ABOUT a week ago, I caught the Austin, TX, troubadour at City Winery in New York.
Great show — one of my musical heroes — thoughts will follow.
Sheesh busy few days hope to post on this tonight if I can. Everyone needs to pick up his records Thirteen Years and live chronicle More Miles Than Money if they are curious.
He’s an eclectic and inventive guy who has one foot in Austin’s cosmic cowboy tradition and the other one… somewhere else. (He said the other night that his favorite songwriter was Ian Hunter of Mott the Hoople.) The show I saw involved playing his first solo record, 1992’s, Gravity all the way through, with a few other songs near the end.
Three things about Alejandro that relate to my book’s point of view and the arguments I’ve been having about it:
1) During his early-ish years, he worked — like many musicians and writers — at a at record store. (In this case, Austin’s Waterloo.) This is getting harder and harder as these places close.
2) Despite a writer I recently debated who told us that the best art is the most popular art — that the marketplace always knows best — Alejandro has been a restless, energetic, deeply soulful and accomplished singer-songwriter for several decades. And he is still largely unknown. So I continue to be skeptical of claims that all the great work has been discovered by fans and that musicians around the edges just aren’t talented or aren’t trying hard enough.
3) Before the coming of the Affordable Care Act, millions of people in the US — many of them in Texas — had no health insurance. One of them was Alejandro Escovedo. In 2003, he collapsed onstage because of the hepatitis C he’d been living with. It was only because the alt-country and Texas music communities came together for a benefit album —Por Vida: A Tribute to the Songs of Alejandro Escovedo — and concert that he was able to pay his medical bills.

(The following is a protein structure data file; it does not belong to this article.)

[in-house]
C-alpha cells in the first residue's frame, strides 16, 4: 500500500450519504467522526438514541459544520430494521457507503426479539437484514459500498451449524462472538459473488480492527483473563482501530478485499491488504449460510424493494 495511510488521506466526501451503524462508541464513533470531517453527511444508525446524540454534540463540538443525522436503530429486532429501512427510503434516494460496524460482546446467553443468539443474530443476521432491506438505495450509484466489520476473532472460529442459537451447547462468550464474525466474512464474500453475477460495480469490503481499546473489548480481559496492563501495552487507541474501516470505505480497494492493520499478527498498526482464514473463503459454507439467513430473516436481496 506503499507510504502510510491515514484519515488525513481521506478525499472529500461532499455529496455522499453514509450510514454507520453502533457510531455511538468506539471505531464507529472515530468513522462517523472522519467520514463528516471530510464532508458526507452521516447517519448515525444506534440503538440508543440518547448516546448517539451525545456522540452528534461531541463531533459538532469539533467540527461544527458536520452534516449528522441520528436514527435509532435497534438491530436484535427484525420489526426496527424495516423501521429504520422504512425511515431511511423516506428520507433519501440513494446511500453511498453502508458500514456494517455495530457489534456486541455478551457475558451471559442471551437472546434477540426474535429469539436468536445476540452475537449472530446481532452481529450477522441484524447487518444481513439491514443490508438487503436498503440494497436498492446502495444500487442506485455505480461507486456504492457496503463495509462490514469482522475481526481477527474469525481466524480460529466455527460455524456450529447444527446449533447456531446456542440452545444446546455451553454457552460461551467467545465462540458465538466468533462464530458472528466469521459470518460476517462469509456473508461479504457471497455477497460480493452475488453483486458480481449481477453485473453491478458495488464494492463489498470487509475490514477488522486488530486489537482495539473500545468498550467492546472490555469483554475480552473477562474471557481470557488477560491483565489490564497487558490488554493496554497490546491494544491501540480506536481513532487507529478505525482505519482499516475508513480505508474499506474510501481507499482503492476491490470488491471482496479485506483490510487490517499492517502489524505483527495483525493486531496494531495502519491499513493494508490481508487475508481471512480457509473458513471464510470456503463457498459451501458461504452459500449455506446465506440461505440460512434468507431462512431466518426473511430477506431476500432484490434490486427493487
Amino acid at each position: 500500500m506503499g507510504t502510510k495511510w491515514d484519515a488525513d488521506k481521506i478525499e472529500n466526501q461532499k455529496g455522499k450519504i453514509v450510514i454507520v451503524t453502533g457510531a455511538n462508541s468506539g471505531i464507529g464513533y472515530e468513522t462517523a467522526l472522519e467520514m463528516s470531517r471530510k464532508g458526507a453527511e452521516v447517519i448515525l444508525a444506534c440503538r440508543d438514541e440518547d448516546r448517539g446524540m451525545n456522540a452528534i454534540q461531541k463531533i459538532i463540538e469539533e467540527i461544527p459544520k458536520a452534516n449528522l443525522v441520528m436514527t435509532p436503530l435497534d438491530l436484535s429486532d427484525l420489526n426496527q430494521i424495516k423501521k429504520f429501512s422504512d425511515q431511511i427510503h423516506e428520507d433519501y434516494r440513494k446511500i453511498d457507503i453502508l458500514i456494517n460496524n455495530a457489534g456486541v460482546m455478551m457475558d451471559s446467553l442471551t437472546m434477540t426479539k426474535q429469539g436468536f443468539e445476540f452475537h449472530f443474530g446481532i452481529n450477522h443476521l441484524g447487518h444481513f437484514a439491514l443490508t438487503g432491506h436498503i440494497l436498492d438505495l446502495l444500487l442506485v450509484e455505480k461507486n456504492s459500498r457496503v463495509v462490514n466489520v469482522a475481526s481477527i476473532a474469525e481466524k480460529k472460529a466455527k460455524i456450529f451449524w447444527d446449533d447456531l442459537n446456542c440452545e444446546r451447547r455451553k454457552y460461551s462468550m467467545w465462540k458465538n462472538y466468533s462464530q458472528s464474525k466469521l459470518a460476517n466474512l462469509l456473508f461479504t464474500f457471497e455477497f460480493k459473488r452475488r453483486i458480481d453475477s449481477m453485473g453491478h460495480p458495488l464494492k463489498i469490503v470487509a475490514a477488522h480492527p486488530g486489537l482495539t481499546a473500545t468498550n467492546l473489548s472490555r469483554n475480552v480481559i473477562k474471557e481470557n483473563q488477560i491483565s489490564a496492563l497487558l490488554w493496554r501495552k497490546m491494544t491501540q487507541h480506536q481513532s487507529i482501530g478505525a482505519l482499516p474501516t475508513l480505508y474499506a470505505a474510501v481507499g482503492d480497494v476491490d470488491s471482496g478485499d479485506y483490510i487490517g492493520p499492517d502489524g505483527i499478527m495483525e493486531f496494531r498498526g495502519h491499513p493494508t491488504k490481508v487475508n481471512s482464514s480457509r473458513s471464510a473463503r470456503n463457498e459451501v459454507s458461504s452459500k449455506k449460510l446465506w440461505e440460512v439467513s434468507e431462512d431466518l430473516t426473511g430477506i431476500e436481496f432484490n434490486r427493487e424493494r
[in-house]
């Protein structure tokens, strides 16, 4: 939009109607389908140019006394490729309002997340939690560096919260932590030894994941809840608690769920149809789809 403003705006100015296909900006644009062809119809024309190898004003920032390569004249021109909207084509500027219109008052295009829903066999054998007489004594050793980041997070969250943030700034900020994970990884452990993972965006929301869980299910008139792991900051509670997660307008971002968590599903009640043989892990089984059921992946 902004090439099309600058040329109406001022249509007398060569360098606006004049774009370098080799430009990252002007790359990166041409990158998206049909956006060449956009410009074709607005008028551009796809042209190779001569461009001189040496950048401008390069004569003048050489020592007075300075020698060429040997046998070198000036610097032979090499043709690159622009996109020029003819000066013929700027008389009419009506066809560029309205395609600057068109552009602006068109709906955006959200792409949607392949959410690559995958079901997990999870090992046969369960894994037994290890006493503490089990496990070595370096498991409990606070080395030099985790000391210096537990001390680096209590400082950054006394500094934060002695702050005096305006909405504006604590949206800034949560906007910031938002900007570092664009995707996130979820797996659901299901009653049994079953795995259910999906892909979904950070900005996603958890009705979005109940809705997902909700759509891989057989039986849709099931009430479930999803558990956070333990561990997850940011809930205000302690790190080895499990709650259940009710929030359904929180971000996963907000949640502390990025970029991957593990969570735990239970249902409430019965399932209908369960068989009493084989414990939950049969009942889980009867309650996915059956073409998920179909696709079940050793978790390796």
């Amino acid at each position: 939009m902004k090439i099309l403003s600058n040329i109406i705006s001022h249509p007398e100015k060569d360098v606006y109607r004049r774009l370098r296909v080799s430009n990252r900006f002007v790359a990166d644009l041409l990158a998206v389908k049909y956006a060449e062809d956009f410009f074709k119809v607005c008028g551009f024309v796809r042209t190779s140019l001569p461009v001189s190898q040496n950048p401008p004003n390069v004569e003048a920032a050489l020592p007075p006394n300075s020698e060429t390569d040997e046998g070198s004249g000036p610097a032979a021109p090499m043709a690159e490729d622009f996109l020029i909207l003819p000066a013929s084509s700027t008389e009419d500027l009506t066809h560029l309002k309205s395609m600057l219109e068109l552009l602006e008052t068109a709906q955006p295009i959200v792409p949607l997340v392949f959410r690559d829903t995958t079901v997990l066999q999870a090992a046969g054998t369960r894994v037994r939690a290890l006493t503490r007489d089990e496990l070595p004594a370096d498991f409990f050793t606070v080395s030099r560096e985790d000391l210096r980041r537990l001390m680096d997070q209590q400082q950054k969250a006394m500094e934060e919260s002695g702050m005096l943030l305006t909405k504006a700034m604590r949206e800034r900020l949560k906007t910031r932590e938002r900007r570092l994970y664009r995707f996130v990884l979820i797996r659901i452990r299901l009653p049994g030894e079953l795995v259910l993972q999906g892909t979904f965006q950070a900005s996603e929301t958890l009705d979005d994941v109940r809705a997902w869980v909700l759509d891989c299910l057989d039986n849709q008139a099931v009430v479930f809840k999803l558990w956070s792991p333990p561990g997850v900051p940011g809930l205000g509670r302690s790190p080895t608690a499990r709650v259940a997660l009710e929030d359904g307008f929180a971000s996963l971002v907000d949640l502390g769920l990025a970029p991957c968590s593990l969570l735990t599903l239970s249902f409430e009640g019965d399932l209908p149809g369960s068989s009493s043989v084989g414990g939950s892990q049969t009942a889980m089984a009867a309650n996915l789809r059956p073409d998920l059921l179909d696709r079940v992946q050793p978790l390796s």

So here we have what may be the richest nation in the history of the world, and we’ve undercut the safety net so thoroughly that a brilliant and hard-working musician almost died because he got sick. Appalling. And the Tea Partiers in Congress have just tried to repeal the ACA again!
I’ve not see him play in over a decade, and his capacities are undiminished. (What a great storyteller this guy is — both inside and between his songs.) He also had an absolutely kickass band with him, including an especially strong fiddle player. Long may his flag fly.